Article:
Wednesday, April 25, 2007

Album Review: Almost Killed Me

Ed note, this album actually came out in 2004, but it's new to me and, judging by its sales, especially when compared to The Hold Steady's next two albums, it would be new to most people.

Craig Finn begins The Hold Steady's debut album, Almost Killed Me, by softly summarizing, decade by decade, the last 80 years of 20th century American life. When he hits the new millennium the loud sloppy Thin Lizzyesque riffs that soak the next 40 minutes kick in and Finn calls out the "sniffling idie kids" to square us at 2004, before closing the opener by declaring "I got bored when I didn't have a band, so I started a band, man."

Now that he has laid out how we got here, and why he is here, Finn starts the next track, The Swish, by telling us exactly what he's going to be telling us about: "Pills and powders baby, powder and pills, we spent the night last night in Beverly Hills," Finn screeches and thus begins a journey of fear and loathing up and down the land he had just serenaded.

From Shaker Heights to Newport News to Ybor City to the mystical West Coast to Massachusetts to Michigan to the Twin Cities to the City of Brotherly Love nothing is left undrunk, unsnorted or unswallowed -- even things you've never heard of or couldn't imagine doing that with. Along the way you meet the bartenders and the bartenders' friends, the bouncers and the runaways, the cab drivers and the meth-cooking militia men, the hustlers, the ravers and, of course, the rock and roll band.

Steely Dan is the only other group I can think of that dives so deeply, and with such narrative aplomb, into the darkness that lurks when the good people have gone to bed. And while Becker and Fagen introduce you to the bumps in the night with the cool detachment expected from the studio virtuosos they are, The Hold Steady gets down and dirty like the beer-paid bar band they sound like.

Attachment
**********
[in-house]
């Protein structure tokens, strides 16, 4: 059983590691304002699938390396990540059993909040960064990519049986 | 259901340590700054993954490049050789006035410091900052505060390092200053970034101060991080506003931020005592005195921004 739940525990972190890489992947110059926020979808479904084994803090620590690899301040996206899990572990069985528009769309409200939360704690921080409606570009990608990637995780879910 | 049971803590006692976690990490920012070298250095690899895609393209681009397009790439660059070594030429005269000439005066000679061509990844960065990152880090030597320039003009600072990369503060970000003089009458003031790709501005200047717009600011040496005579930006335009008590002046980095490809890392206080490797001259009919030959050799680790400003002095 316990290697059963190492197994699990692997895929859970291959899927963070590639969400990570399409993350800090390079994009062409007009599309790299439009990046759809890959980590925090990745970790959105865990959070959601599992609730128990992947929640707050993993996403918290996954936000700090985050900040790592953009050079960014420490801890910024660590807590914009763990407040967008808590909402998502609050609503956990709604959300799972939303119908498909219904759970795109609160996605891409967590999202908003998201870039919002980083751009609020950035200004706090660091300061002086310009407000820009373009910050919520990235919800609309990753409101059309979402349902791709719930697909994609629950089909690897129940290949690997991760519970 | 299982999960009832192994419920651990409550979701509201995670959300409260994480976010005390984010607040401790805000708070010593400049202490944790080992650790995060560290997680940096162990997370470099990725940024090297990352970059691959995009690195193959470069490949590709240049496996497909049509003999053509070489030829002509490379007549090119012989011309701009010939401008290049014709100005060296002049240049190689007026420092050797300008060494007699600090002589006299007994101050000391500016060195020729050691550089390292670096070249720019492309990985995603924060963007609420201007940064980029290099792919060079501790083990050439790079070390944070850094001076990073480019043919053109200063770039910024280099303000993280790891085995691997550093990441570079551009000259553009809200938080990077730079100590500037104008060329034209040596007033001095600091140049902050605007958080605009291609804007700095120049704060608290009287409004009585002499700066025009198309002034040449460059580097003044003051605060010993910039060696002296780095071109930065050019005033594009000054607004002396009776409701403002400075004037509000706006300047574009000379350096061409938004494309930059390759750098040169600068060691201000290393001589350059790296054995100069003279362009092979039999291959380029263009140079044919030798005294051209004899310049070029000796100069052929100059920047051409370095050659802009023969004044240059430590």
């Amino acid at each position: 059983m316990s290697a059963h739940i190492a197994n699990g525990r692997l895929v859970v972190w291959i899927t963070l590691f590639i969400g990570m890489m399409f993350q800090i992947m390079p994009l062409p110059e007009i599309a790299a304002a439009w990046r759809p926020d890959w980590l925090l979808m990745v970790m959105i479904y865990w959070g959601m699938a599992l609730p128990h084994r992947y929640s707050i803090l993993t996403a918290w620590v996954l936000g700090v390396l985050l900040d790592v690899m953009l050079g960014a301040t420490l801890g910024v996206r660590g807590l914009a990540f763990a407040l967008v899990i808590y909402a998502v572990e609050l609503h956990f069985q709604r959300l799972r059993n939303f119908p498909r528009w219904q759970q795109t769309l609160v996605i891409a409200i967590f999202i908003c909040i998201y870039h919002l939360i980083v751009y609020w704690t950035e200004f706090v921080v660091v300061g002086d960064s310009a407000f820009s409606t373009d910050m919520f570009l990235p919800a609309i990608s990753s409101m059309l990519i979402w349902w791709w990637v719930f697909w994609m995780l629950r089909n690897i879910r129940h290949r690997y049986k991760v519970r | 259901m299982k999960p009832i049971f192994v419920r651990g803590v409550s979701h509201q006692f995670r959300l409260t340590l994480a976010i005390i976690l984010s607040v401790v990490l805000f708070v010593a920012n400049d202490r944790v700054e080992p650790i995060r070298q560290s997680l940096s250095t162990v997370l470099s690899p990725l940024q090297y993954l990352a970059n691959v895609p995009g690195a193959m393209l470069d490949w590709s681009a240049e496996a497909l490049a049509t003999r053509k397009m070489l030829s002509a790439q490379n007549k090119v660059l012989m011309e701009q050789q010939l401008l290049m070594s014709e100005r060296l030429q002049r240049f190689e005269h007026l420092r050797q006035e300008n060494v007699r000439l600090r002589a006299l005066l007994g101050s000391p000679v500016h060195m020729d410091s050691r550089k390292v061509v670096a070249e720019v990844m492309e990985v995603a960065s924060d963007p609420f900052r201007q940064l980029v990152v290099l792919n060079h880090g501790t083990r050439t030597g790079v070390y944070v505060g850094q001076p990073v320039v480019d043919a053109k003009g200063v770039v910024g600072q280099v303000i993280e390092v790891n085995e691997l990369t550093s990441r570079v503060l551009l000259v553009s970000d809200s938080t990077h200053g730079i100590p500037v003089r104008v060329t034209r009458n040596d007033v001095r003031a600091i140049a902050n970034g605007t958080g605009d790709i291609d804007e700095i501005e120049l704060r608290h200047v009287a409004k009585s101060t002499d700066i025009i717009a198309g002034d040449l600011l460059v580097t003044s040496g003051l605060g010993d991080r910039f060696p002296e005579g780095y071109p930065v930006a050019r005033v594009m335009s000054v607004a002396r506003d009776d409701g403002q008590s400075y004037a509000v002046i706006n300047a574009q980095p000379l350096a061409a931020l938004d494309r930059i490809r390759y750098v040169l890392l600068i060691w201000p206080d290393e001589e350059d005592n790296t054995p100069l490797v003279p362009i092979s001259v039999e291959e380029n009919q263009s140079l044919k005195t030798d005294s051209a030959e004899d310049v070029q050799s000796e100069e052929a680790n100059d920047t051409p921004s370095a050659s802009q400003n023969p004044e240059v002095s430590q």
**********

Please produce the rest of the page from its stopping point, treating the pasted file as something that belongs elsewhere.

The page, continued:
Finn, the heart and soul of the operation, employs many tactics of the hack lyricist: He's found of rhyming words with themselves; he can't help recycling his best lines; he drops famous names incessantly; he repeats the name of his own band with the awkwardness of a NASCAR driver taking care of a sponsor; and he even undermines his own credibility by admitting he could be making it all up and that his characters are probably lying too.

Yet Finn pulls it off with the jaded assuredness of a beat poet and more than a touch of the postmodern "clever" he spends some of his own words railing against. So while the lyrical structure is a mess, and Finn's jumpy, sarcastic singing voice makes Bob Dylan sound like Mariah Carey, the mess works, and frames Finn as a story teller who can tell a story in a different kind of way.

The ten songs play out like the wild nights they immortalize: A long crescendo followed by a quicker fall. In Almost Killed Me's bittersweet closer, Killer Parties, Finn looks around to see who made it and tries to figure out what the hell just happened.

What did just happen is an album that announces itself with an 80-year history lesson has lived up to the promise of its audacious beginning. Not because it's important, or literary, or even that deep, but because it's outrageously fun. Which is what, above all else, music should be.

Almost Killed Me: A

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